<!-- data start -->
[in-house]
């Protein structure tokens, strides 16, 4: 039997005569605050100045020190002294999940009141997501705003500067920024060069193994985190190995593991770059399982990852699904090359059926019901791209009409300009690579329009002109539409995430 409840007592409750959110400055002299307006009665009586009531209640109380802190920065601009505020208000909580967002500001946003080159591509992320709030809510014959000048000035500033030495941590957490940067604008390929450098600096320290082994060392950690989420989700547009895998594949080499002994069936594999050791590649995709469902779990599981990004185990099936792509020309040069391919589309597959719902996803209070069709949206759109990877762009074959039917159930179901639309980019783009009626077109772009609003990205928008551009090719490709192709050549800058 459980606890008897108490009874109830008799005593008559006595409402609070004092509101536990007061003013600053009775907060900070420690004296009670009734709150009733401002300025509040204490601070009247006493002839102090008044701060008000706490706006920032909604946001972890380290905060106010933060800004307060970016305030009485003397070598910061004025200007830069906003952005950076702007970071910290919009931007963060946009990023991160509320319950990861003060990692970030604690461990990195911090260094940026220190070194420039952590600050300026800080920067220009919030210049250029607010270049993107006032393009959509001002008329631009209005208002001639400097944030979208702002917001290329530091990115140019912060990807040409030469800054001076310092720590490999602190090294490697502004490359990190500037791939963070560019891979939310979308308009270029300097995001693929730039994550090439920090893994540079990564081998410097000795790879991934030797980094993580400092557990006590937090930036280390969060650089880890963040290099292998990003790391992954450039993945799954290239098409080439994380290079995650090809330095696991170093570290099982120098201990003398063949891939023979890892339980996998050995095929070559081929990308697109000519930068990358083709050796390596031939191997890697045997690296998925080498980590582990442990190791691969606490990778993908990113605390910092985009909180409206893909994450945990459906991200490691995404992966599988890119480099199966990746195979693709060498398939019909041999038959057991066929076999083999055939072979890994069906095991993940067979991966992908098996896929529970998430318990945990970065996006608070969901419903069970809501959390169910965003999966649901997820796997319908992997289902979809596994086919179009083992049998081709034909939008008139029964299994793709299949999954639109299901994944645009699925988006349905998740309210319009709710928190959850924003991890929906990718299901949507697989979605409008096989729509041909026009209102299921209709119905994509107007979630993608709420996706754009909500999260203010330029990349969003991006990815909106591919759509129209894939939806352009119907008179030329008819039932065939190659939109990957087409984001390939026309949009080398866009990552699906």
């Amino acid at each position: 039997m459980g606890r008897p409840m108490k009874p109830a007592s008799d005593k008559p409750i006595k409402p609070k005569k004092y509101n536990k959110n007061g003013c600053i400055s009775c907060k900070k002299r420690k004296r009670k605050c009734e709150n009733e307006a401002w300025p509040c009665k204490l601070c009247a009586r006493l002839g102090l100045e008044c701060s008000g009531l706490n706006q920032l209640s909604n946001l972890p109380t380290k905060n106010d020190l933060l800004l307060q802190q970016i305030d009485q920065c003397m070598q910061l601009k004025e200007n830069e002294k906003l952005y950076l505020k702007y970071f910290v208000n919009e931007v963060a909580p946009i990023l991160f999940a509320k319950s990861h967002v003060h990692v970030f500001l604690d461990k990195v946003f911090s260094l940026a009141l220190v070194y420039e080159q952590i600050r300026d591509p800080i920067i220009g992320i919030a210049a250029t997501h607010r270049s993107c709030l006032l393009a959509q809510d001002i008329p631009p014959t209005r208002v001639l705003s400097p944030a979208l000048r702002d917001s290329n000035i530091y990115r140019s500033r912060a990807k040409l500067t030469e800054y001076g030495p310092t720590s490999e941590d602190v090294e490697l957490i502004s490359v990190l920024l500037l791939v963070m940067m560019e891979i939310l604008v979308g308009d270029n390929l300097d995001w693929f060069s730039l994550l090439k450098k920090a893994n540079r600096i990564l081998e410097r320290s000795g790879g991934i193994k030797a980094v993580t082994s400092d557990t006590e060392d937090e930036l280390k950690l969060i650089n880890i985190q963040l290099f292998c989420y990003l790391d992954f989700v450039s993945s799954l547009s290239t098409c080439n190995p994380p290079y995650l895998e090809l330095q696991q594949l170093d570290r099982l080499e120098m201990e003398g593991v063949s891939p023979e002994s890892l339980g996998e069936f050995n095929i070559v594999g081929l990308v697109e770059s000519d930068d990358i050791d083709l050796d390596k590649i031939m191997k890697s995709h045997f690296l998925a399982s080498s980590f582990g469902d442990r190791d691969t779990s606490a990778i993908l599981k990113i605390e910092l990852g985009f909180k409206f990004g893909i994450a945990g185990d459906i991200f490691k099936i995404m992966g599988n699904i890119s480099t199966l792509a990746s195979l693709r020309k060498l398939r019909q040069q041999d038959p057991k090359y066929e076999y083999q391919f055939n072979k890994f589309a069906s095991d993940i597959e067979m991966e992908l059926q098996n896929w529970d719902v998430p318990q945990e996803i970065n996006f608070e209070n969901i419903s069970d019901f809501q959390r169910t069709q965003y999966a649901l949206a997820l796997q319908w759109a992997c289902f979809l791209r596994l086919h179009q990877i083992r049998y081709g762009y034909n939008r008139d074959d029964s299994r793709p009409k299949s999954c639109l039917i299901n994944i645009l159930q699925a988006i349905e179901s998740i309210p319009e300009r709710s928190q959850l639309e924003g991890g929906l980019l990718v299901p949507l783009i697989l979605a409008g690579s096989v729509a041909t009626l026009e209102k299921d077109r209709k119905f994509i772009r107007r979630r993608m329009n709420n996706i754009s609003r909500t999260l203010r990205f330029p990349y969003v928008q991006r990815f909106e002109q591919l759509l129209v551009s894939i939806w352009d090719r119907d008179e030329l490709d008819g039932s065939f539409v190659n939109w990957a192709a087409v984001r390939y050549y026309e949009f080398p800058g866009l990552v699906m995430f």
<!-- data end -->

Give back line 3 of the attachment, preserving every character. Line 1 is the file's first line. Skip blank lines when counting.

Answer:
């Amino acid at each position: 039997m459980g606890r008897p409840m108490k009874p109830a007592s008799d005593k008559p409750i006595k409402p609070k005569k004092y509101n536990k959110n007061g003013c600053i400055s009775c907060k900070k002299r420690k004296r009670k605050c009734e709150n009733e307006a401002w300025p509040c009665k204490l601070c009247a009586r006493l002839g102090l100045e008044c701060s008000g009531l706490n706006q920032l209640s909604n946001l972890p109380t380290k905060n106010d020190l933060l800004l307060q802190q970016i305030d009485q920065c003397m070598q910061l601009k004025e200007n830069e002294k906003l952005y950076l505020k702007y970071f910290v208000n919009e931007v963060a909580p946009i990023l991160f999940a509320k319950s990861h967002v003060h990692v970030f500001l604690d461990k990195v946003f911090s260094l940026a009141l220190v070194y420039e080159q952590i600050r300026d591509p800080i920067i220009g992320i919030a210049a250029t997501h607010r270049s993107c709030l006032l393009a959509q809510d001002i008329p631009p014959t209005r208002v001639l705003s400097p944030a979208l000048r702002d917001s290329n000035i530091y990115r140019s500033r912060a990807k040409l500067t030469e800054y001076g030495p310092t720590s490999e941590d602190v090294e490697l957490i502004s490359v990190l920024l500037l791939v963070m940067m560019e891979i939310l604008v979308g308009d270029n390929l300097d995001w693929f060069s730039l994550l090439k450098k920090a893994n540079r600096i990564l081998e410097r320290s000795g790879g991934i193994k030797a980094v993580t082994s400092d557990t006590e060392d937090e930036l280390k950690l969060i650089n880890i985190q963040l290099f292998c989420y990003l790391d992954f989700v450039s993945s799954l547009s290239t098409c080439n190995p994380p290079y995650l895998e090809l330095q696991q594949l170093d570290r099982l080499e120098m201990e003398g593991v063949s891939p023979e002994s890892l339980g996998e069936f050995n095929i070559v594999g081929l990308v697109e770059s000519d930068d990358i050791d083709l050796d390596k590649i031939m191997k890697s995709h045997f690296l998925a399982s080498s980590f582990g469902d442990r190791d691969t779990s606490a990778i993908l599981k990113i605390e910092l990852g985009f909180k409206f990004g893909i994450a945990g185990d459906i991200f490691k099936i995404m992966g599988n699904i890119s480099t199966l792509a990746s195979l693709r020309k060498l398939r019909q040069q041999d038959p057991k090359y066929e076999y083999q391919f055939n072979k890994f589309a069906s095991d993940i597959e067979m991966e992908l059926q098996n896929w529970d719902v998430p318990q945990e996803i970065n996006f608070e209070n969901i419903s069970d019901f809501q959390r169910t069709q965003y999966a649901l949206a997820l796997q319908w759109a992997c289902f979809l791209r596994l086919h179009q990877i083992r049998y081709g762009y034909n939008r008139d074959d029964s299994r793709p009409k299949s999954c639109l039917i299901n994944i645009l159930q699925a988006i349905e179901s998740i309210p319009e300009r709710s928190q959850l639309e924003g991890g929906l980019l990718v299901p949507l783009i697989l979605a409008g690579s096989v729509a041909t009626l026009e209102k299921d077109r209709k119905f994509i772009r107007r979630r993608m329009n709420n996706i754009s609003r909500t999260l203010r990205f330029p990349y969003v928008q991006r990815f909106e002109q591919l759509l129209v551009s894939i939806w352009d090719r119907d008179e030329l490709d008819g039932s065939f539409v190659n939109w990957a192709a087409v984001r390939y050549y026309e949009f080398p800058g866009l990552v699906m995430f």